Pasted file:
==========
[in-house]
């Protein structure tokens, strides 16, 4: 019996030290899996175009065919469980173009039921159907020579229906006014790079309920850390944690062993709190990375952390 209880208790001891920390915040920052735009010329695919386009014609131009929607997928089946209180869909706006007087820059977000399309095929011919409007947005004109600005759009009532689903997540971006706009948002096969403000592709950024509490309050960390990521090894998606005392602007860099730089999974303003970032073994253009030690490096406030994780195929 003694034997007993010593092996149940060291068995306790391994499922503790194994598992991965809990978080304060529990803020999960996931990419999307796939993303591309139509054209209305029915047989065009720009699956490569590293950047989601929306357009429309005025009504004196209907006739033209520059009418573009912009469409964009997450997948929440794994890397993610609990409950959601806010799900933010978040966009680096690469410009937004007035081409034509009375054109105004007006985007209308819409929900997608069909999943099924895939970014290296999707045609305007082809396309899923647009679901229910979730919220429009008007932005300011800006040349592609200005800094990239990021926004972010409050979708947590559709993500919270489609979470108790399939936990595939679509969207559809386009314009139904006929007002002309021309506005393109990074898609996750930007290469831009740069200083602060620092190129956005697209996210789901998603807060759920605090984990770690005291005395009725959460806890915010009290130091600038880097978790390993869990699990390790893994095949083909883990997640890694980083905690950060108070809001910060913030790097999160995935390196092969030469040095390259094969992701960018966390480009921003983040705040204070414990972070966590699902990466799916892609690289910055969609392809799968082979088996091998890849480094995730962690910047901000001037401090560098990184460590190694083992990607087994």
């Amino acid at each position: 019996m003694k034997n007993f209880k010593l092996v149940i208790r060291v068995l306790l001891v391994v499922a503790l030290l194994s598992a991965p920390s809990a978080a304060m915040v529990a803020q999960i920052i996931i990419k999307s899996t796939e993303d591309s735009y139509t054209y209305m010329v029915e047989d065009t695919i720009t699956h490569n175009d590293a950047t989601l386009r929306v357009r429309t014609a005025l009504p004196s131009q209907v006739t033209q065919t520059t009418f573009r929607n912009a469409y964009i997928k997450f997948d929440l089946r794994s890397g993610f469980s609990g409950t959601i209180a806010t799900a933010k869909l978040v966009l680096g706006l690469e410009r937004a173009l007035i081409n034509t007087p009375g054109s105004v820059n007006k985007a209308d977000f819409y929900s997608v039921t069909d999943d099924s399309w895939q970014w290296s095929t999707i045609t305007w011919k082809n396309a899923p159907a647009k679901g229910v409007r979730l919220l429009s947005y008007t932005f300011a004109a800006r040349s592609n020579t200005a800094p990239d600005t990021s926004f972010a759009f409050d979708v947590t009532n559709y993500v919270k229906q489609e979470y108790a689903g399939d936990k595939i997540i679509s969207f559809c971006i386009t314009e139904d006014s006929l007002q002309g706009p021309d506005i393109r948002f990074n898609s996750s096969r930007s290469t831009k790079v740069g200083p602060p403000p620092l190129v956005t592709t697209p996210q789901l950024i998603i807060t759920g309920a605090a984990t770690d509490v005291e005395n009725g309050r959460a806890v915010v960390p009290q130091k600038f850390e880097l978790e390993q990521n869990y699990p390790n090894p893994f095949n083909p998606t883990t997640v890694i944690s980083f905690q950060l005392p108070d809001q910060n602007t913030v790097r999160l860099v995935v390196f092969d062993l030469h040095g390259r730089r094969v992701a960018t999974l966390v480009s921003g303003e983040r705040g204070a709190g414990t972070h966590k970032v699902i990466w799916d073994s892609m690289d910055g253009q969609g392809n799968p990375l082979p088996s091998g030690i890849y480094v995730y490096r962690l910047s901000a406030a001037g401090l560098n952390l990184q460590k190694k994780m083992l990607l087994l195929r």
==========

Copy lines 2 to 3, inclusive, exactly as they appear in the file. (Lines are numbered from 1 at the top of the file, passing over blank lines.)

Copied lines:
């Protein structure tokens, strides 16, 4: 019996030290899996175009065919469980173009039921159907020579229906006014790079309920850390944690062993709190990375952390 209880208790001891920390915040920052735009010329695919386009014609131009929607997928089946209180869909706006007087820059977000399309095929011919409007947005004109600005759009009532689903997540971006706009948002096969403000592709950024509490309050960390990521090894998606005392602007860099730089999974303003970032073994253009030690490096406030994780195929 003694034997007993010593092996149940060291068995306790391994499922503790194994598992991965809990978080304060529990803020999960996931990419999307796939993303591309139509054209209305029915047989065009720009699956490569590293950047989601929306357009429309005025009504004196209907006739033209520059009418573009912009469409964009997450997948929440794994890397993610609990409950959601806010799900933010978040966009680096690469410009937004007035081409034509009375054109105004007006985007209308819409929900997608069909999943099924895939970014290296999707045609305007082809396309899923647009679901229910979730919220429009008007932005300011800006040349592609200005800094990239990021926004972010409050979708947590559709993500919270489609979470108790399939936990595939679509969207559809386009314009139904006929007002002309021309506005393109990074898609996750930007290469831009740069200083602060620092190129956005697209996210789901998603807060759920605090984990770690005291005395009725959460806890915010009290130091600038880097978790390993869990699990390790893994095949083909883990997640890694980083905690950060108070809001910060913030790097999160995935390196092969030469040095390259094969992701960018966390480009921003983040705040204070414990972070966590699902990466799916892609690289910055969609392809799968082979088996091998890849480094995730962690910047901000001037401090560098990184460590190694083992990607087994």
């Amino acid at each position: 019996m003694k034997n007993f209880k010593l092996v149940i208790r060291v068995l306790l001891v391994v499922a503790l030290l194994s598992a991965p920390s809990a978080a304060m915040v529990a803020q999960i920052i996931i990419k999307s899996t796939e993303d591309s735009y139509t054209y209305m010329v029915e047989d065009t695919i720009t699956h490569n175009d590293a950047t989601l386009r929306v357009r429309t014609a005025l009504p004196s131009q209907v006739t033209q065919t520059t009418f573009r929607n912009a469409y964009i997928k997450f997948d929440l089946r794994s890397g993610f469980s609990g409950t959601i209180a806010t799900a933010k869909l978040v966009l680096g706006l690469e410009r937004a173009l007035i081409n034509t007087p009375g054109s105004v820059n007006k985007a209308d977000f819409y929900s997608v039921t069909d999943d099924s399309w895939q970014w290296s095929t999707i045609t305007w011919k082809n396309a899923p159907a647009k679901g229910v409007r979730l919220l429009s947005y008007t932005f300011a004109a800006r040349s592609n020579t200005a800094p990239d600005t990021s926004f972010a759009f409050d979708v947590t009532n559709y993500v919270k229906q489609e979470y108790a689903g399939d936990k595939i997540i679509s969207f559809c971006i386009t314009e139904d006014s006929l007002q002309g706009p021309d506005i393109r948002f990074n898609s996750s096969r930007s290469t831009k790079v740069g200083p602060p403000p620092l190129v956005t592709t697209p996210q789901l950024i998603i807060t759920g309920a605090a984990t770690d509490v005291e005395n009725g309050r959460a806890v915010v960390p009290q130091k600038f850390e880097l978790e390993q990521n869990y699990p390790n090894p893994f095949n083909p998606t883990t997640v890694i944690s980083f905690q950060l005392p108070d809001q910060n602007t913030v790097r999160l860099v995935v390196f092969d062993l030469h040095g390259r730089r094969v992701a960018t999974l966390v480009s921003g303003e983040r705040g204070a709190g414990t972070h966590k970032v699902i990466w799916d073994s892609m690289d910055g253009q969609g392809n799968p990375l082979p088996s091998g030690i890849y480094v995730y490096r962690l910047s901000a406030a001037g401090l560098n952390l990184q460590k190694k994780m083992l990607l087994l195929r």